Kevin Plawecki, who is all of 22 today, was the Mets’ No. 1 catching prospect until the trade for Travis d’Arnaud. He was the second of the Mets’ two first-round draft picks last June, a supplemental selection for losing Jose Reyes to free agency. (The Mets drafted shortstop Gavin Cecchini ahead of him.) In 61 games with the Brooklyn Cyclones last season, he posted a .345 on-base percentage and .384 slugging percentage, with seven home runs and 27 RBI. He also had more walks (25) than strikeouts (24), a rare feat among contemporary ballplayers, while his defense has garnered mixed reviews.
History is against Plawecki, however, at least as far as being a first-string catcher in the majors is concerned. Consider that four of the franchise’s five long-term impact backstops (Grote, Stearns, Carter and Piazza) were imported from other organizations, and the legacy of the fifth (Todd Hundley) is tainted. Ron Hodges and Duffy Dyer get points for longevity, but each played 12 years and only twice amassed more than 200 at-bats in a season.
Also, Plawecki played for (indeed, excelled with) Perdue University, which has hardly been a springboard to major league stardom. Of 19 Perdue Boilermakers who made it to The Show, only two stand out: Bernie Allen, a steady if unspectacular second baseman from 1962–1973, and Moose Skowron, who earned four World Series rings with the Yankees and a fifth with the L.A. Dodgers. More typical of Perdue baseball alumni is former Met Jermaine Allensworth.
Still, Plawecki has the potential to blossom and one day supplant d’Arnaud or push him to another position. On the other hand, he could end up following in the spike prints of Ed Hearn and Alex Trevino.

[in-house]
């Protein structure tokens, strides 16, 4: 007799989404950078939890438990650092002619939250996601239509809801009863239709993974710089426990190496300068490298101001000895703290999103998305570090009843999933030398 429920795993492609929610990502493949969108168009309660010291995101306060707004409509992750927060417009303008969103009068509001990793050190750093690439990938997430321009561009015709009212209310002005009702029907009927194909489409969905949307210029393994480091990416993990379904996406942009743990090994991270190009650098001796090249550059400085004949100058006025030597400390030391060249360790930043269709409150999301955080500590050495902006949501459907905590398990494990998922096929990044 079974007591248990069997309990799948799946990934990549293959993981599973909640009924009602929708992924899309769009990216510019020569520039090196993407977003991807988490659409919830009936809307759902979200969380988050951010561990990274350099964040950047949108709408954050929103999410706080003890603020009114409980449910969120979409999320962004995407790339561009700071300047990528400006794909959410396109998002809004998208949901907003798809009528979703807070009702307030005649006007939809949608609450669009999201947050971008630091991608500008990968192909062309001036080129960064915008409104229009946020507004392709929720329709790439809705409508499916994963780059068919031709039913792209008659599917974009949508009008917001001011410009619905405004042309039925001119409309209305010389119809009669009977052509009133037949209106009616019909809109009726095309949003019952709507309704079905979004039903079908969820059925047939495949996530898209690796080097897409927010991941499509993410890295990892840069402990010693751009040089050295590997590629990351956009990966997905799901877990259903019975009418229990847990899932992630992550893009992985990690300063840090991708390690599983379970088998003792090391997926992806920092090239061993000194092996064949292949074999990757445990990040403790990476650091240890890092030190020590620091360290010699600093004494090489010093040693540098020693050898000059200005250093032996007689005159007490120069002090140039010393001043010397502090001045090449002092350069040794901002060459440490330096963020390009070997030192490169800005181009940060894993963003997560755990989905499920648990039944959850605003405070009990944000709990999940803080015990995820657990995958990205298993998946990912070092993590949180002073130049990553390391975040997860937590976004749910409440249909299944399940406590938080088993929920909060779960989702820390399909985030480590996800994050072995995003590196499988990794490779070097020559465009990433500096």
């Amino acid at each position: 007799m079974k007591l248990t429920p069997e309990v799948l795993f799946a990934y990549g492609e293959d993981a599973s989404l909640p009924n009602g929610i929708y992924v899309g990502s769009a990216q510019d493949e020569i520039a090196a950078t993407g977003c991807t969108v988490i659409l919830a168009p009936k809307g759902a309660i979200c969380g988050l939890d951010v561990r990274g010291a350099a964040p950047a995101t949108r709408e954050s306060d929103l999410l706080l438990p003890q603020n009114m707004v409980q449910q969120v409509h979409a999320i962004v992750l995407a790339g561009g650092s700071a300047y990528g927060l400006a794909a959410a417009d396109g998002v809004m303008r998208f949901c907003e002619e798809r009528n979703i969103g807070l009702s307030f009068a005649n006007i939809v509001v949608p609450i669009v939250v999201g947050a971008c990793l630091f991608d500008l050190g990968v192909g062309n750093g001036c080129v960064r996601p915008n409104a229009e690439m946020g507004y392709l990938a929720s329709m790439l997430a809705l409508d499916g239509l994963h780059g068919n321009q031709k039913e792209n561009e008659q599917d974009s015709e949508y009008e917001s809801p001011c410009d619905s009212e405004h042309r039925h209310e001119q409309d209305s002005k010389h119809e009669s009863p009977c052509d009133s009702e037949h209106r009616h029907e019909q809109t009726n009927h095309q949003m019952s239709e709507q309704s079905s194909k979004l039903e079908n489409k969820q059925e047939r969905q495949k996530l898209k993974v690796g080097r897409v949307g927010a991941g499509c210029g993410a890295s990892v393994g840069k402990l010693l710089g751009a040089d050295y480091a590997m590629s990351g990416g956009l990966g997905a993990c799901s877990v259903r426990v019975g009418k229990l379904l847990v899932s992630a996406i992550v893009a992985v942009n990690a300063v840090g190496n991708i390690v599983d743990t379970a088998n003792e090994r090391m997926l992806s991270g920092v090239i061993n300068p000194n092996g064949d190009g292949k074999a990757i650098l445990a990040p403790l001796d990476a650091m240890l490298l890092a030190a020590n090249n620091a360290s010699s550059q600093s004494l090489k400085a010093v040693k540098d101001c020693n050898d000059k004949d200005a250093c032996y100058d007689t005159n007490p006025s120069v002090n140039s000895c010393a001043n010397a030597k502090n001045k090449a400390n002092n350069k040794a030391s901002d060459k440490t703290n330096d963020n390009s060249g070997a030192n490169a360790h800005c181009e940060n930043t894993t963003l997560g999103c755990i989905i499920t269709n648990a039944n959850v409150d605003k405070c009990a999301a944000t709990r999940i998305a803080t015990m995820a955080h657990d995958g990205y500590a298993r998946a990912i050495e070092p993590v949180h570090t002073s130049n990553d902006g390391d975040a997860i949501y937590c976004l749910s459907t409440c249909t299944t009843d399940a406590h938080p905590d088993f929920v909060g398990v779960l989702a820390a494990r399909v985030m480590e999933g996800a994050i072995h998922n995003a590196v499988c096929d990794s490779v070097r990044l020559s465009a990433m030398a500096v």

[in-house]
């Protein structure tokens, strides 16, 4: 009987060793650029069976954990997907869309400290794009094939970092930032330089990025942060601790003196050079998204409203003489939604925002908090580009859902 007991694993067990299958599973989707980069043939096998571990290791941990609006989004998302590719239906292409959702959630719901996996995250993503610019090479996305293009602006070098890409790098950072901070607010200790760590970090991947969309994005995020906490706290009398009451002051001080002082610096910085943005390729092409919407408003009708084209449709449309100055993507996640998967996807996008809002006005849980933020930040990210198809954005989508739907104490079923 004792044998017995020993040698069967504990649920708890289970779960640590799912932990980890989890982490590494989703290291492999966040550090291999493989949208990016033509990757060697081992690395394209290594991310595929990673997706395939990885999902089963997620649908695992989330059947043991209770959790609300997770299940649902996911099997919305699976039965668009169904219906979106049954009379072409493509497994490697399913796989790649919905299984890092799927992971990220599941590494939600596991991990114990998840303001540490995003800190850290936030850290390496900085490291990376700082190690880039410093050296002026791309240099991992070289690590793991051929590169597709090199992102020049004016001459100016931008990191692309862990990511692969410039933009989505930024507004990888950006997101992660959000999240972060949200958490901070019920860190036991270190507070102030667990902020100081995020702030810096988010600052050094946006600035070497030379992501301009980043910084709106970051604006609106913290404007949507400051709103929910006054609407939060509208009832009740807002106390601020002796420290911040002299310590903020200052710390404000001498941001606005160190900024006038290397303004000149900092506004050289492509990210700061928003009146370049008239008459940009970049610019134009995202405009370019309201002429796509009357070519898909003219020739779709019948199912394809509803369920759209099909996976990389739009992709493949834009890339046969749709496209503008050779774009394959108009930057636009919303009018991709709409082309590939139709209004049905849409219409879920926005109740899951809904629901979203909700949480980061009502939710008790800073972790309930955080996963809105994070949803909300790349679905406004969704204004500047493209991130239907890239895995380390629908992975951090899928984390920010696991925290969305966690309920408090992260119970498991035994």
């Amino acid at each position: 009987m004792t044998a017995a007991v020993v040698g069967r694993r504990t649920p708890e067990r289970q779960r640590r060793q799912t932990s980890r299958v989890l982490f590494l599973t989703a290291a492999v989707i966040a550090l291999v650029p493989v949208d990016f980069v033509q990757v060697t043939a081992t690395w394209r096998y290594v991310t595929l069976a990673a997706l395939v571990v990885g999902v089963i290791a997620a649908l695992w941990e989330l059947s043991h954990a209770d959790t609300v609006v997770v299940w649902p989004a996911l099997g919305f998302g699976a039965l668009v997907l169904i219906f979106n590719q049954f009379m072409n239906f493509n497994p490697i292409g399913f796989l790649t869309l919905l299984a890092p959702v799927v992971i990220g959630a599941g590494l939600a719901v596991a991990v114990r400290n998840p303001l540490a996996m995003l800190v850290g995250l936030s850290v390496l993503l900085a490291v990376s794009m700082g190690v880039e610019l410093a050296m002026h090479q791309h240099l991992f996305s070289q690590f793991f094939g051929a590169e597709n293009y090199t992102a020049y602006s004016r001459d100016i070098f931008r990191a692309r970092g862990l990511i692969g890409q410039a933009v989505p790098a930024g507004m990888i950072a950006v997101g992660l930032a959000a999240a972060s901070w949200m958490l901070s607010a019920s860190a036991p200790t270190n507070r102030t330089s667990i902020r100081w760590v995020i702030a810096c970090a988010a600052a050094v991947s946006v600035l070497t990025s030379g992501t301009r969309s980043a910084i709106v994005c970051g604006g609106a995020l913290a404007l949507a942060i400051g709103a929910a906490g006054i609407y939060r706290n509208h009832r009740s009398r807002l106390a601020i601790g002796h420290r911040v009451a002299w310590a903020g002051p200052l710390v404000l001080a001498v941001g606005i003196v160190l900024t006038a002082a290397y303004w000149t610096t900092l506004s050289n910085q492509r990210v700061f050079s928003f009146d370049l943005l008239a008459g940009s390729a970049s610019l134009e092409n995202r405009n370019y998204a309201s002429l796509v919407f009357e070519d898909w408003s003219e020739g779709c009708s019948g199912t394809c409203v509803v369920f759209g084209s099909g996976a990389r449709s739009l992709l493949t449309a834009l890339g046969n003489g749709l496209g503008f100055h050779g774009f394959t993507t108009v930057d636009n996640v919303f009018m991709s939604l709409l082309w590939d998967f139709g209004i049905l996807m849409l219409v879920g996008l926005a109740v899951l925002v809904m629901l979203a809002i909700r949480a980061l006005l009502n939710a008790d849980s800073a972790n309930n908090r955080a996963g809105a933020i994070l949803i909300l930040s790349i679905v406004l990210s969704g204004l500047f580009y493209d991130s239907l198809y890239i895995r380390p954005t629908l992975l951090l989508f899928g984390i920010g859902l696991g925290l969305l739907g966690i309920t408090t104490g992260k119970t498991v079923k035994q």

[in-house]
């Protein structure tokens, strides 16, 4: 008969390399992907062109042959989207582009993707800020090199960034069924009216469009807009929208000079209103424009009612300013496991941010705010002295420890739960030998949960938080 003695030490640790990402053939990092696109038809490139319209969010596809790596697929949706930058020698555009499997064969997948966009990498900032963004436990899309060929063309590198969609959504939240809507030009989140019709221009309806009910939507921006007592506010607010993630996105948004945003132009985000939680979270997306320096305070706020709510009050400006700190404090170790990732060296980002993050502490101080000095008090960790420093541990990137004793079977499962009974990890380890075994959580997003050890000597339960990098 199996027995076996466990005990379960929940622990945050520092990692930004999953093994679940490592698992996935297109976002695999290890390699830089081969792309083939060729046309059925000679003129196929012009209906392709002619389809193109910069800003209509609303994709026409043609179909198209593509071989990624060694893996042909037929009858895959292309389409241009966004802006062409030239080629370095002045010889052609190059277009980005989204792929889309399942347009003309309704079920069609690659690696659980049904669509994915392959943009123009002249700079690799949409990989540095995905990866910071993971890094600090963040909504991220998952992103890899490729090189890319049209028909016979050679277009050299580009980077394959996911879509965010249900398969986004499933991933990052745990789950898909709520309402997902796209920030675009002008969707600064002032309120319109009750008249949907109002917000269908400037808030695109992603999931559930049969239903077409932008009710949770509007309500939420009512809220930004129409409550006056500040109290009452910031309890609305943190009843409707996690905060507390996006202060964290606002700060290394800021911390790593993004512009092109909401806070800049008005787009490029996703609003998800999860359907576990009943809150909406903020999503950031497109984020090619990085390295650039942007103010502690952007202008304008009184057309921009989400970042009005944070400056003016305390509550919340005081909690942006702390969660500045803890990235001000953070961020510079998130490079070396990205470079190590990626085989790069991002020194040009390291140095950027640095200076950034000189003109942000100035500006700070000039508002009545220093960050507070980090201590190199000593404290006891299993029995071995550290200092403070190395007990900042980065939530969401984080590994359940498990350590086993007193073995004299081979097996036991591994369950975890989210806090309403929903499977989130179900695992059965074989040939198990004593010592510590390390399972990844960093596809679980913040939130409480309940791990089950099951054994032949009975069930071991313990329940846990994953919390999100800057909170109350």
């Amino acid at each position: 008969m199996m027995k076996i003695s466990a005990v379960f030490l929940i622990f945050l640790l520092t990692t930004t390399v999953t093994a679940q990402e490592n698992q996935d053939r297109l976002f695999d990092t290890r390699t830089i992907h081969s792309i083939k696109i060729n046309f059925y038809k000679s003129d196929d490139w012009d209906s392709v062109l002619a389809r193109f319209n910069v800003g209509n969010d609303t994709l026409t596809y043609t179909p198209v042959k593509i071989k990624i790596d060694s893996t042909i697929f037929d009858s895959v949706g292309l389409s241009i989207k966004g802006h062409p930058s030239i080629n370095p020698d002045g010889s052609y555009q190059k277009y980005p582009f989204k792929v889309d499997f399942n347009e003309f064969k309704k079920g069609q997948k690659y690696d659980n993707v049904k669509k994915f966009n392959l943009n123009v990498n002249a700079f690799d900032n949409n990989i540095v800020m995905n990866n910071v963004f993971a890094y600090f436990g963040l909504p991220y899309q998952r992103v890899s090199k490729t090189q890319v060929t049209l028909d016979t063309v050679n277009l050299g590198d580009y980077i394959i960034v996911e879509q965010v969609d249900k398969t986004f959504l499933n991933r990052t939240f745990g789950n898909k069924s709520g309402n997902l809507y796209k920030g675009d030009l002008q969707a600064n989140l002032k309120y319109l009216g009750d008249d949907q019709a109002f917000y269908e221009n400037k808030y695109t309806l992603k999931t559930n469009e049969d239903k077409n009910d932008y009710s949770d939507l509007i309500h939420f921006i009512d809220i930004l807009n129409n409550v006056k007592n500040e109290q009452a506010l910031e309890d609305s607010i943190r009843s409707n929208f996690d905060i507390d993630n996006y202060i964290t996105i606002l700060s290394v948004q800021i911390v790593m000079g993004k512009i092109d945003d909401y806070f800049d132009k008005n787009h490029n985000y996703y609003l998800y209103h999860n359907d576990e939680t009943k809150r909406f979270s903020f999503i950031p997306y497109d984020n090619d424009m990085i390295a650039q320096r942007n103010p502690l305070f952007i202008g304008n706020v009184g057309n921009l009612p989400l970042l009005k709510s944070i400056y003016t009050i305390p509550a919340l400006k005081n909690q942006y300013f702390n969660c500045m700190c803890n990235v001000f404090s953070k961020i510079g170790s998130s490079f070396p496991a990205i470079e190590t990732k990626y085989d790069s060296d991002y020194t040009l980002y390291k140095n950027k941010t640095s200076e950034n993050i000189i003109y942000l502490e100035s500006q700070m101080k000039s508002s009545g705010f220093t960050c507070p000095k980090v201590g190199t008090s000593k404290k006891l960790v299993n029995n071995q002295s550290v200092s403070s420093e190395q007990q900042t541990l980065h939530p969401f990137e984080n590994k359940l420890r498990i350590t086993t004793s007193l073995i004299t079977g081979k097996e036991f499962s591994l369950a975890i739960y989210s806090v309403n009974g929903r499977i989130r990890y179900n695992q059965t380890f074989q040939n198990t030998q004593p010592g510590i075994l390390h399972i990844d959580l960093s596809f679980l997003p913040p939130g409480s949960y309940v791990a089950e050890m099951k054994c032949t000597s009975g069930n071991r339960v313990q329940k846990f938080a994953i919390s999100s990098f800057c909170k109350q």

Two guys named Jose Reyes and Francisco Rodriguez are both celebrating their 30th birthdays today. The former is a catcher who once had a cup of coffee with Cubs and finished his pro career as a Binghamton Met. The latter, who never earned a save in his 53-game major league career, pitched for the Mexican team in the 2009 World Baseball Classic on the same staff with one-time Mets Elmer Dessens, Luis Ayala, Ricardo Rincon, and Oliver Perez.
Amazin’-ly Tenuous Connection
American physician and health authority John Harvey Kellogg was born on this date in 1852. He is perhaps best known as the inventor of Corn Flakes, which led to the founding, with his brother Will, of the company that today we know as Kellogg’s. From 1970 to 1983, and again briefly in the early ’90s, Kellogg’s issued a series of “3D” baseball cards found in specially marked boxes of Corn Flakes. The first series, 75 cards in all, featured four members of the reigning 1969 World Champion Mets: Ed Kranepool (card No 1!), Cleon Jones, Tommie Agee, and Tom Seaver. That last one, according to a recent look on eBay, could set you back $24.99.